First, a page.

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Lise Ciolino
September 15, 2012 | Harvest, Vineyard, Winemaking | Lise Ciolino

Crush = Excitement + Anxiety + Thrill

The harvest season is upon us here in northern California, and at Montemaggiore we are really excited to get started! Being focused on red wine, we start a bit later than most wineries, probably in late September this year and continuing for about six weeks. Crush creates intense emotions because during this short period of time, we humans have our largest impact on the entire vintage (Mother Nature calls the shots during the growing season). Many of you have been lucky enough to visit our winery during this exhilarating time, but for those who haven't we figured you might appreciate an inside look!

In a winemaker and grapegrower's life, there is nothing more exciting and scary than crush. For Lise, as the winemaker, the decision of when to harvest the grapes is the most important and irrevocable decision she makes! Her emotions can jump from anticipation, to anxiety, to thrill—and towards the end, a dose of exhaustion. For Vincent, on the other hand, a tremendous sense of satisfaction and relief comes over him. As the grape grower, he sees the fruits of his hard labor safely in the winery and his job complete. But harvest can also be tremendously nerve-wracking—last year, rain during harvest caused us to worry about bunch rot, botrytis and split grapes. Although the 2012 season has been picture-perfect thus far, anything could still go wrong. And we would never sell bear skins...

The most fun and exciting time during crush are the days we're actually picking grapes. Prior weeks of tasting grapes throughout the vineyard finally prompts Lise, the winemaker, to decide that an area of grapes is will be at its peak of ripeness within the next 2-3 days. Measurements such as sugar, acid and pH in the ripening grapes inform that decision, but the flavors of the grape skins are Lise's primary determinant of when to pick. The day prior to harvest, Lise will delineate the exact area to be harvested by surrounding it with yellow "caution" tape (Vincent says it looks like a crime scene).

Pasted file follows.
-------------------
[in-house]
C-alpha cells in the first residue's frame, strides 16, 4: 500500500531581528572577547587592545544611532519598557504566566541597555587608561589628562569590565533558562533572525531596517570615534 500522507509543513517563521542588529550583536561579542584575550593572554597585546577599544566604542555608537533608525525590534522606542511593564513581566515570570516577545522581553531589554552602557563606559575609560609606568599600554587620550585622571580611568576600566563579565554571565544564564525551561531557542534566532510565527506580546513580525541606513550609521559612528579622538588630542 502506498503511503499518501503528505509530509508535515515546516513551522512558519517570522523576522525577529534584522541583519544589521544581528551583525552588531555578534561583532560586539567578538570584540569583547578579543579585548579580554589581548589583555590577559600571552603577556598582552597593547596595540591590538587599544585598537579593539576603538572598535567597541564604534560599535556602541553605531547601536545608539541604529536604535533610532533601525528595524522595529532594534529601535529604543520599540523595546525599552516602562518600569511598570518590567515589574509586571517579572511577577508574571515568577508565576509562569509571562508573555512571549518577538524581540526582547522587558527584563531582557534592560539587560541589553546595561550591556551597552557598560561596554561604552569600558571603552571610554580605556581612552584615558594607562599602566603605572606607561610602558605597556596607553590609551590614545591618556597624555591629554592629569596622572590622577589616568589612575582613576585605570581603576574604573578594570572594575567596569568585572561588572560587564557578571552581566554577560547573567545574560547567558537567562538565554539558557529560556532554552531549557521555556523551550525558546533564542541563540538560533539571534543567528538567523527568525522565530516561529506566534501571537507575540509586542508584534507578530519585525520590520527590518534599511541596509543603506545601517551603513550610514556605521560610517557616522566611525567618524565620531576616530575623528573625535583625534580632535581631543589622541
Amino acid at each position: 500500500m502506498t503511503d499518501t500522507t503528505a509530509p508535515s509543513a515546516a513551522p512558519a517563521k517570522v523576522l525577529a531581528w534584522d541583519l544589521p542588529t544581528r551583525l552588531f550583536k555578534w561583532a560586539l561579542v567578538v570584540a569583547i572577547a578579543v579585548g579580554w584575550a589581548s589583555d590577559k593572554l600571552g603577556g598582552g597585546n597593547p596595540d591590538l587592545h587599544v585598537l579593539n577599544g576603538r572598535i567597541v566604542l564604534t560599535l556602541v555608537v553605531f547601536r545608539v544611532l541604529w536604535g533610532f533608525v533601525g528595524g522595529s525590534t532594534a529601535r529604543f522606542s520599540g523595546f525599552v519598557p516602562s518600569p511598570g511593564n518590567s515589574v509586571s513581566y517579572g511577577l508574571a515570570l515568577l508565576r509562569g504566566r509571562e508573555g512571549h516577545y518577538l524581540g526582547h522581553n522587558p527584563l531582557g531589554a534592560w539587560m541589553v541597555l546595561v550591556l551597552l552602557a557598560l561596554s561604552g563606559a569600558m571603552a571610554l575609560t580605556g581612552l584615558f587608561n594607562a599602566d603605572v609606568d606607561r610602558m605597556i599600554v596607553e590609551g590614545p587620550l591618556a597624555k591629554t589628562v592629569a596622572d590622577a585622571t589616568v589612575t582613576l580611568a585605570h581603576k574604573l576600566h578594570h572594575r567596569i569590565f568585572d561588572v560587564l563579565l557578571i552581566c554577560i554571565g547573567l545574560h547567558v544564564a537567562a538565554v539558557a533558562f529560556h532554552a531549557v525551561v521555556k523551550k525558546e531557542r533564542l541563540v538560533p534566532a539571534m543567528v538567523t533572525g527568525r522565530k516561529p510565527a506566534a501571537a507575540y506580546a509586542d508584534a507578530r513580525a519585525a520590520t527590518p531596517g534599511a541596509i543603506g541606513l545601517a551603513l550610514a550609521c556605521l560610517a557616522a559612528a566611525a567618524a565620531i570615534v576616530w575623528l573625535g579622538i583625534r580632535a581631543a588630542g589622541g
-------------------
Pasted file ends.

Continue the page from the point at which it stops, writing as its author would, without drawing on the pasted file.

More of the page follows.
As the sun rises, typically around 6:30am, our small crew emerges from the darkness to pick the grapes while they are still cool. Other vineyards might be picked at night, but we always pick during daylight because our steep mountainside can be dangerous. Harvest is only time we hire a crew, typically four additional people, which are often augmented by our crew of gringos (friends and Wine Club members who want to join in the excitement). Pedro drives the tractor into the vineyard with two half-ton bins on the back. The crew carry their lugs and picking knives into the vineyard, hook the knives around the stem of the grape bunch and drop the bunch into the lugs. When the lugs are full (~40 lbs), they are tipped into the half-ton bins. When both half-ton bins are full, the grapes are brought up to the winery. After all the designated grapes are picked, we take a break for lunch (typically around 10 or 11am).